Eventually she left, and I went to sleep.  The real adventure began in the morning when I was woken up to a breakfast tray.  At this point, I wasn’t eating much; I still felt pretty queasy from the overdose, and I don’t think I ate anything on my first morning.  I did have tea, though.  The only tea this unit had was orange pekoe tea, and I still can’t drink or smell that kind of tea without being reminded of this unit is the psych hospital.  It also took me several months to be able to eat eggs again since most of the vegetarian meals were egg-based.

The unit was shaped like a donut.  The nursing station was in the middle with windows all around it so that they could see what was going on.  There was a hallway around the nursing station with doors to all the patient rooms, the lounge, the isolation room, and the bathrooms.  There was also a door in the far corner from my room that led to the unit with lower security.

Since there wasn’t much you could do in the unit, a bunch of the patients walked in a circle around the nursing station.  There was one woman in overalls who told me that the government had murdered her children and were now trying to silence her by keeping her locked up.  There was the girl who would eventually become one of my best friends.  There was the guy from Newfoundland who was very friendly.  Most of the patients were nice and welcoming, even though I hardly ever left my room.  But there was one patient who terrified me.

When this guy walked around the nursing station in circles, he would shout, “I didn’t mean to hurt her.  They said I meant to hurt her, but I didn’t mean to hurt her.  It was an accident!  I DIDN’T MEAN TO HURT HER!”  All the rooms had windows into them (except for the isolation room) so that the nurses could look in on us, and this guy would stop at mine and stare at me.  He looked in once while my family was visiting and my sister jumped up and screamed.  On one of the few occasions where I did leave my room to ask one of the nurses for juice, he stood behind me at the door and told me, “Your body is just like hers.”

Another terrifying situation was when I was in my room, about to go to bed with the stupid light that didn’t turn off shining above me, when the guy from the room beside me tried to get into my room.  My door handle stuck all the time, which usually annoyed me, but this time I was grateful for it.  The night-time nurses didn’t do anything about it while it was happening.  I don’t think they were paying attention because when I went to tell them what had happened, they were playing cards with their backs faced to the rest of the unit.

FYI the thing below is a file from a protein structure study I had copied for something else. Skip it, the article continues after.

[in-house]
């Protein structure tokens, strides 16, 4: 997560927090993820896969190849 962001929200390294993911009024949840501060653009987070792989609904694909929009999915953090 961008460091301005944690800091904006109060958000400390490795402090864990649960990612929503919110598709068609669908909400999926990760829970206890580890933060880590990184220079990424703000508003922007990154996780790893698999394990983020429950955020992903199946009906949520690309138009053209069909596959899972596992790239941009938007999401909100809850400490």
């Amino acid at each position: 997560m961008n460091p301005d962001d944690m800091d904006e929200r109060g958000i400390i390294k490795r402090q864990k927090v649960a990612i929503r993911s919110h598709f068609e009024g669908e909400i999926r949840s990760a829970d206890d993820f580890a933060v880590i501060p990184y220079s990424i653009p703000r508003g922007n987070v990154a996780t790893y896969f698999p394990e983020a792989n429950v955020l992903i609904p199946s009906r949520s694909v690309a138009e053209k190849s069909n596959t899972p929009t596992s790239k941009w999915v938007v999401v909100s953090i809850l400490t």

I knocked on the door.

“Yeah?” the one nurse asked when he opened the door.  I found him pretty intimidating.  He had once refused to give one girl her PRNs, the medications that you are supposed to be able to get whenever you asked for them as long as your doctor said it was okay.  She didn’t get her anti-anxiety meds and she had an anxiety attack.  He got mad at her, as well as the patient and I who were trying to help her breathe through it.

“That guy just tried to get into my room.”

“Oh, what?  Did he scare you?” he asked.

“Yeah,” I said.  “Kind of.”

“Go back to bed.”

And that was that.

I was admitted on the Friday before a long weekend, so I didn’t get to see my doctor for a few days.  As soon as I did, he told me that I would be moving over to the other unit, T2, as soon as a bed became available.  At this point, I was considering begging to be allowed to go home.  I promised myself that I would never hurt myself again because I never wanted to end up back in that place.  I kept telling my mom that I wanted to go home, but she kept telling me that I needed to stay where I was.  She told me that this was the place where I was going to get the treatment I needed.  I knew she was right, but I wanted nothing more than to get out of there.

Post Suicide Attempt: Chapter 3 – https://sophiebuck.wordpress.com/2013/11/26/post-suicide-attempt-chapter-3/